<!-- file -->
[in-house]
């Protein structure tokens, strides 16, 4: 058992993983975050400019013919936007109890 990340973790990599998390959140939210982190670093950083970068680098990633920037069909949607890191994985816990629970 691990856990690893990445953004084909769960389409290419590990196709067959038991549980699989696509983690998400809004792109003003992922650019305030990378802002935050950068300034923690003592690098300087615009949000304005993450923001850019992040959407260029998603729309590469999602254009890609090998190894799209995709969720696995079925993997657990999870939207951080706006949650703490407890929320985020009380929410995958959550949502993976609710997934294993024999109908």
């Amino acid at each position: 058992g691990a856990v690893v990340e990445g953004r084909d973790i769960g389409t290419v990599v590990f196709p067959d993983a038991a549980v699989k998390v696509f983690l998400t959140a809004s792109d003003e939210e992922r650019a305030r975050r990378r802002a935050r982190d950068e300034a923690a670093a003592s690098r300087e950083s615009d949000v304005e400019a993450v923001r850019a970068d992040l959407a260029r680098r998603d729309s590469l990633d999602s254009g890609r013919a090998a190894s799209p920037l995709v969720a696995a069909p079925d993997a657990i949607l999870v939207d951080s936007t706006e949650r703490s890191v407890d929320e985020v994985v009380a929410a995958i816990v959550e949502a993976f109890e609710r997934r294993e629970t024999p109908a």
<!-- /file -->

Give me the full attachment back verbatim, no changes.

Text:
[in-house]
């Protein structure tokens, strides 16, 4: 058992993983975050400019013919936007109890 990340973790990599998390959140939210982190670093950083970068680098990633920037069909949607890191994985816990629970 691990856990690893990445953004084909769960389409290419590990196709067959038991549980699989696509983690998400809004792109003003992922650019305030990378802002935050950068300034923690003592690098300087615009949000304005993450923001850019992040959407260029998603729309590469999602254009890609090998190894799209995709969720696995079925993997657990999870939207951080706006949650703490407890929320985020009380929410995958959550949502993976609710997934294993024999109908």
């Amino acid at each position: 058992g691990a856990v690893v990340e990445g953004r084909d973790i769960g389409t290419v990599v590990f196709p067959d993983a038991a549980v699989k998390v696509f983690l998400t959140a809004s792109d003003e939210e992922r650019a305030r975050r990378r802002a935050r982190d950068e300034a923690a670093a003592s690098r300087e950083s615009d949000v304005e400019a993450v923001r850019a970068d992040l959407a260029r680098r998603d729309s590469l990633d999602s254009g890609r013919a090998a190894s799209p920037l995709v969720a696995a069909p079925d993997a657990i949607l999870v939207d951080s936007t706006e949650r703490s890191v407890d929320e985020v994985v009380a929410a995958i816990v959550e949502a993976f109890e609710r997934r294993e629970t024999p109908a």